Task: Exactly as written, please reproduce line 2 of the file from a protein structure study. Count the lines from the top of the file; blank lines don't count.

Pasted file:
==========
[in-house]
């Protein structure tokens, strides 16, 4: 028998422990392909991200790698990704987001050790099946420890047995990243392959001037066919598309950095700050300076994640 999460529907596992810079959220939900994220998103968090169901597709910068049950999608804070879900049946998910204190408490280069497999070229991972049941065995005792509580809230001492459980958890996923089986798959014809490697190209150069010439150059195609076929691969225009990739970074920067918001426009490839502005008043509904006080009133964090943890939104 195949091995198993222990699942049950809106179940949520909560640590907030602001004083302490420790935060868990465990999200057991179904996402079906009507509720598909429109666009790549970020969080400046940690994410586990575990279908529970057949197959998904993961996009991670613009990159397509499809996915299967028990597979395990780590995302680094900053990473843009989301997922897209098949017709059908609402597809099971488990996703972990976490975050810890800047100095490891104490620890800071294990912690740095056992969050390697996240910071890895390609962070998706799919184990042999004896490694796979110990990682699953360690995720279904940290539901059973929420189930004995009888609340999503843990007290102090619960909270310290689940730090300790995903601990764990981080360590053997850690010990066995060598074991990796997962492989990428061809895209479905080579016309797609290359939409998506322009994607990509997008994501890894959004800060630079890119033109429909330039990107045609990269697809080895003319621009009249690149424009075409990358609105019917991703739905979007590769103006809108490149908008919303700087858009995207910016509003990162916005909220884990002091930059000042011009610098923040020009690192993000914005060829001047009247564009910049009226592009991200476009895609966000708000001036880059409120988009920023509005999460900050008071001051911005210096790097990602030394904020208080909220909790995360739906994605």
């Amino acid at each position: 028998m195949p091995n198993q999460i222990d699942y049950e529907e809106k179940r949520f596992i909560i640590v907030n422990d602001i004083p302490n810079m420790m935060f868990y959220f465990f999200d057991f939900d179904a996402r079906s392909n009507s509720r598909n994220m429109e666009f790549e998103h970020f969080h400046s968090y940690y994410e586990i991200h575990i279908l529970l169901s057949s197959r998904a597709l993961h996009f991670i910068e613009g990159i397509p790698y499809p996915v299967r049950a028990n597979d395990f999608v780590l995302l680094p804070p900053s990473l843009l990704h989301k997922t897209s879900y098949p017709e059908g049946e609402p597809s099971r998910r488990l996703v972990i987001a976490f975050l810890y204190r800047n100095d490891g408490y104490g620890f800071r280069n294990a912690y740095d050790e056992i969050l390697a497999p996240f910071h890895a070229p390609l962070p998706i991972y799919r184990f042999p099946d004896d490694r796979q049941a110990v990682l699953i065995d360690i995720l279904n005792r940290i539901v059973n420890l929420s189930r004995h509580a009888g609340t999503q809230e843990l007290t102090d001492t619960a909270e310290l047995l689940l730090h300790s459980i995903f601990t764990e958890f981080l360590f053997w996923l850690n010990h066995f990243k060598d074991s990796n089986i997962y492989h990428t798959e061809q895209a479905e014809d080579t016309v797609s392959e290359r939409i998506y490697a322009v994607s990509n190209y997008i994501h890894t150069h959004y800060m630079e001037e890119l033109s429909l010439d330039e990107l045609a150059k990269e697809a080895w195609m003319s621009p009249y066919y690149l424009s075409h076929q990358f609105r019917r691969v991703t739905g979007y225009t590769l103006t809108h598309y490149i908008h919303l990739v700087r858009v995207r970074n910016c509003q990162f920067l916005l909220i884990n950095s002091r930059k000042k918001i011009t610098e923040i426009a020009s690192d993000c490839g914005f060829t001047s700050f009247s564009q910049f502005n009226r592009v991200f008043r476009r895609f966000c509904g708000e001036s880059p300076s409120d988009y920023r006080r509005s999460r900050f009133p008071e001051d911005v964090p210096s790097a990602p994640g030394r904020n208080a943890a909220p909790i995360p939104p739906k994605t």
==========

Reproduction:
């Protein structure tokens, strides 16, 4: 028998422990392909991200790698990704987001050790099946420890047995990243392959001037066919598309950095700050300076994640 999460529907596992810079959220939900994220998103968090169901597709910068049950999608804070879900049946998910204190408490280069497999070229991972049941065995005792509580809230001492459980958890996923089986798959014809490697190209150069010439150059195609076929691969225009990739970074920067918001426009490839502005008043509904006080009133964090943890939104 195949091995198993222990699942049950809106179940949520909560640590907030602001004083302490420790935060868990465990999200057991179904996402079906009507509720598909429109666009790549970020969080400046940690994410586990575990279908529970057949197959998904993961996009991670613009990159397509499809996915299967028990597979395990780590995302680094900053990473843009989301997922897209098949017709059908609402597809099971488990996703972990976490975050810890800047100095490891104490620890800071294990912690740095056992969050390697996240910071890895390609962070998706799919184990042999004896490694796979110990990682699953360690995720279904940290539901059973929420189930004995009888609340999503843990007290102090619960909270310290689940730090300790995903601990764990981080360590053997850690010990066995060598074991990796997962492989990428061809895209479905080579016309797609290359939409998506322009994607990509997008994501890894959004800060630079890119033109429909330039990107045609990269697809080895003319621009009249690149424009075409990358609105019917991703739905979007590769103006809108490149908008919303700087858009995207910016509003990162916005909220884990002091930059000042011009610098923040020009690192993000914005060829001047009247564009910049009226592009991200476009895609966000708000001036880059409120988009920023509005999460900050008071001051911005210096790097990602030394904020208080909220909790995360739906994605």